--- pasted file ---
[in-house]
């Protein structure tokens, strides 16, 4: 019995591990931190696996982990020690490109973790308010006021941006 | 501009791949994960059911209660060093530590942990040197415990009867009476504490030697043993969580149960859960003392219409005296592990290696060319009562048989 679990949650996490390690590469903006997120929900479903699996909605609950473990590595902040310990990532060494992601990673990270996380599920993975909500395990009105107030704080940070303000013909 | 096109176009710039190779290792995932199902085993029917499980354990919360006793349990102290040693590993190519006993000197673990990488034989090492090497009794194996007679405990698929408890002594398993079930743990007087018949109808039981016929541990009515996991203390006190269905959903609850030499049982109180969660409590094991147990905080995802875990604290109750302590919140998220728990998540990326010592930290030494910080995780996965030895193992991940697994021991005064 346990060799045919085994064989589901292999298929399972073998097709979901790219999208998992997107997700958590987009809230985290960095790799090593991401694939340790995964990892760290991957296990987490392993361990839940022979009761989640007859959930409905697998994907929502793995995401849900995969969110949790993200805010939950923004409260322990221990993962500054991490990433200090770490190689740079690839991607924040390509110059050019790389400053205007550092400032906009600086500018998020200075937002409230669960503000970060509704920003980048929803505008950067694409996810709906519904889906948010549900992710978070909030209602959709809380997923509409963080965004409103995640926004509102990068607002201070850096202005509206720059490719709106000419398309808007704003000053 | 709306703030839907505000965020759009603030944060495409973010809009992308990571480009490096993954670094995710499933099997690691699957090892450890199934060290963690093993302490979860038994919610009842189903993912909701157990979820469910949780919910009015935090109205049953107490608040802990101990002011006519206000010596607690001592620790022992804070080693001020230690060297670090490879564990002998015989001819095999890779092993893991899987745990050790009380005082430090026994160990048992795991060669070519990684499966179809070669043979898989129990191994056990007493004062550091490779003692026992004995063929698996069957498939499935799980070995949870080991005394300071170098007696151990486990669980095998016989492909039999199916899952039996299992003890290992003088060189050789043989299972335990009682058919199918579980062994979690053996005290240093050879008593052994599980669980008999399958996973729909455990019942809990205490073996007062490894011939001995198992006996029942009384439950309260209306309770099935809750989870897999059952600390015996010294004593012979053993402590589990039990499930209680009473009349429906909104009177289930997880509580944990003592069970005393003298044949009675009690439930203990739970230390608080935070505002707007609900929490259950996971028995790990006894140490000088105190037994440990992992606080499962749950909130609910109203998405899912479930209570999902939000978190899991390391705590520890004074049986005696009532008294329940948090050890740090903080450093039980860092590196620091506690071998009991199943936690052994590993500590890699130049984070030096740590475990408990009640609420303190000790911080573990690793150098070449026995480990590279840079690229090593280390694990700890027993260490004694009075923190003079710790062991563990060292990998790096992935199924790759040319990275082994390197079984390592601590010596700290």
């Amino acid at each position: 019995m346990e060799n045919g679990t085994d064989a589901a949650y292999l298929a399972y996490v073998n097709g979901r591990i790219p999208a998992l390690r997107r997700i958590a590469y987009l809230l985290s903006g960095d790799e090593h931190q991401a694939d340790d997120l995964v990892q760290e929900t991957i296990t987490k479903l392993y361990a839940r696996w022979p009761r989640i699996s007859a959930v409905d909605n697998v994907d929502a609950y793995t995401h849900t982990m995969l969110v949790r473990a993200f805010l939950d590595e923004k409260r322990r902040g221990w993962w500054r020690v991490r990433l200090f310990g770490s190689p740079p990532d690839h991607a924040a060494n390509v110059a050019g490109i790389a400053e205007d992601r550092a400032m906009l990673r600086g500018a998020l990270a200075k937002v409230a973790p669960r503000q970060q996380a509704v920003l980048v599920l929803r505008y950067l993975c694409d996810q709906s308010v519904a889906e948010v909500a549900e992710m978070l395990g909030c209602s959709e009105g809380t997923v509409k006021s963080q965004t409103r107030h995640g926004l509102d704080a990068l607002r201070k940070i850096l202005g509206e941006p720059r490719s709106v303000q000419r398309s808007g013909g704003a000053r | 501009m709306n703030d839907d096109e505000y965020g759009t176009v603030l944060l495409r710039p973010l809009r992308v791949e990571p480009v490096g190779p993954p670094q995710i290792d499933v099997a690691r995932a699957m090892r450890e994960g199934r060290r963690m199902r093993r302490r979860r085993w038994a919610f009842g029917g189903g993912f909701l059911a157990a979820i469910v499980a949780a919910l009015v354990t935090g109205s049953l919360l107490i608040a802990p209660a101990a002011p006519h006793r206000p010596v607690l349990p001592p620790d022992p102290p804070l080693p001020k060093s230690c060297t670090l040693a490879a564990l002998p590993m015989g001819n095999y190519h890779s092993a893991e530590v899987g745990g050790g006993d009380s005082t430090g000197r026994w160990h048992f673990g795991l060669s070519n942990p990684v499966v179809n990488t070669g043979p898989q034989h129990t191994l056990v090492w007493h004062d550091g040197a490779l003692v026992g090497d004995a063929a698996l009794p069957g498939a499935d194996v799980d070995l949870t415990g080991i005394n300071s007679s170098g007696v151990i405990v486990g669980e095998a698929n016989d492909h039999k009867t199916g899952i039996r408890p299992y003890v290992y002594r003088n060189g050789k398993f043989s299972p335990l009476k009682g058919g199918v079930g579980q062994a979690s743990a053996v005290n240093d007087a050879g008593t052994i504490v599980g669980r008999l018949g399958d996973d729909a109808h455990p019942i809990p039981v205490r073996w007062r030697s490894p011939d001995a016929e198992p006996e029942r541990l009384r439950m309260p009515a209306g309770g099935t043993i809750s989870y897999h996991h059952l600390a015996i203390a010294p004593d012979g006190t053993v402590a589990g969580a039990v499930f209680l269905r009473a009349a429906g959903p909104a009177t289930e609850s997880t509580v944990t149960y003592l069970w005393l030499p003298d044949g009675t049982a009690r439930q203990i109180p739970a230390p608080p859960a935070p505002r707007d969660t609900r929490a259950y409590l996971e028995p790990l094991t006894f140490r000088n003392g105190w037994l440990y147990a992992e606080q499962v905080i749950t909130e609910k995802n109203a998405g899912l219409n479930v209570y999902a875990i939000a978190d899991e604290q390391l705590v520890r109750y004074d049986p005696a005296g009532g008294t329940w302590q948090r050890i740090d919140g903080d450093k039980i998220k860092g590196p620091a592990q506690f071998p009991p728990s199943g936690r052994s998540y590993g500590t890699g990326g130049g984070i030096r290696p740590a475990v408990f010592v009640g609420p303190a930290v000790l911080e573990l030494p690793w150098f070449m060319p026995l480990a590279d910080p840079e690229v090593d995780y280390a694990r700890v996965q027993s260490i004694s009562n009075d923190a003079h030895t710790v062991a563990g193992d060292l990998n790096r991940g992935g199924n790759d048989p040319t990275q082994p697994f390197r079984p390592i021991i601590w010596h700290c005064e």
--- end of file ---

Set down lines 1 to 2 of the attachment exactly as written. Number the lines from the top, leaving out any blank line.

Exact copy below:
[in-house]
């Protein structure tokens, strides 16, 4: 019995591990931190696996982990020690490109973790308010006021941006 | 501009791949994960059911209660060093530590942990040197415990009867009476504490030697043993969580149960859960003392219409005296592990290696060319009562048989 679990949650996490390690590469903006997120929900479903699996909605609950473990590595902040310990990532060494992601990673990270996380599920993975909500395990009105107030704080940070303000013909 | 096109176009710039190779290792995932199902085993029917499980354990919360006793349990102290040693590993190519006993000197673990990488034989090492090497009794194996007679405990698929408890002594398993079930743990007087018949109808039981016929541990009515996991203390006190269905959903609850030499049982109180969660409590094991147990905080995802875990604290109750302590919140998220728990998540990326010592930290030494910080995780996965030895193992991940697994021991005064 346990060799045919085994064989589901292999298929399972073998097709979901790219999208998992997107997700958590987009809230985290960095790799090593991401694939340790995964990892760290991957296990987490392993361990839940022979009761989640007859959930409905697998994907929502793995995401849900995969969110949790993200805010939950923004409260322990221990993962500054991490990433200090770490190689740079690839991607924040390509110059050019790389400053205007550092400032906009600086500018998020200075937002409230669960503000970060509704920003980048929803505008950067694409996810709906519904889906948010549900992710978070909030209602959709809380997923509409963080965004409103995640926004509102990068607002201070850096202005509206720059490719709106000419398309808007704003000053 | 709306703030839907505000965020759009603030944060495409973010809009992308990571480009490096993954670094995710499933099997690691699957090892450890199934060290963690093993302490979860038994919610009842189903993912909701157990979820469910949780919910009015935090109205049953107490608040802990101990002011006519206000010596607690001592620790022992804070080693001020230690060297670090490879564990002998015989001819095999890779092993893991899987745990050790009380005082430090026994160990048992795991060669070519990684499966179809070669043979898989129990191994056990007493004062550091490779003692026992004995063929698996069957498939499935799980070995949870080991005394300071170098007696151990486990669980095998016989492909039999199916899952039996299992003890290992003088060189050789043989299972335990009682058919199918579980062994979690053996005290240093050879008593052994599980669980008999399958996973729909455990019942809990205490073996007062490894011939001995198992006996029942009384439950309260209306309770099935809750989870897999059952600390015996010294004593012979053993402590589990039990499930209680009473009349429906909104009177289930997880509580944990003592069970005393003298044949009675009690439930203990739970230390608080935070505002707007609900929490259950996971028995790990006894140490000088105190037994440990992992606080499962749950909130609910109203998405899912479930209570999902939000978190899991390391705590520890004074049986005696009532008294329940948090050890740090903080450093039980860092590196620091506690071998009991199943936690052994590993500590890699130049984070030096740590475990408990009640609420303190000790911080573990690793150098070449026995480990590279840079690229090593280390694990700890027993260490004694009075923190003079710790062991563990060292990998790096992935199924790759040319990275082994390197079984390592601590010596700290």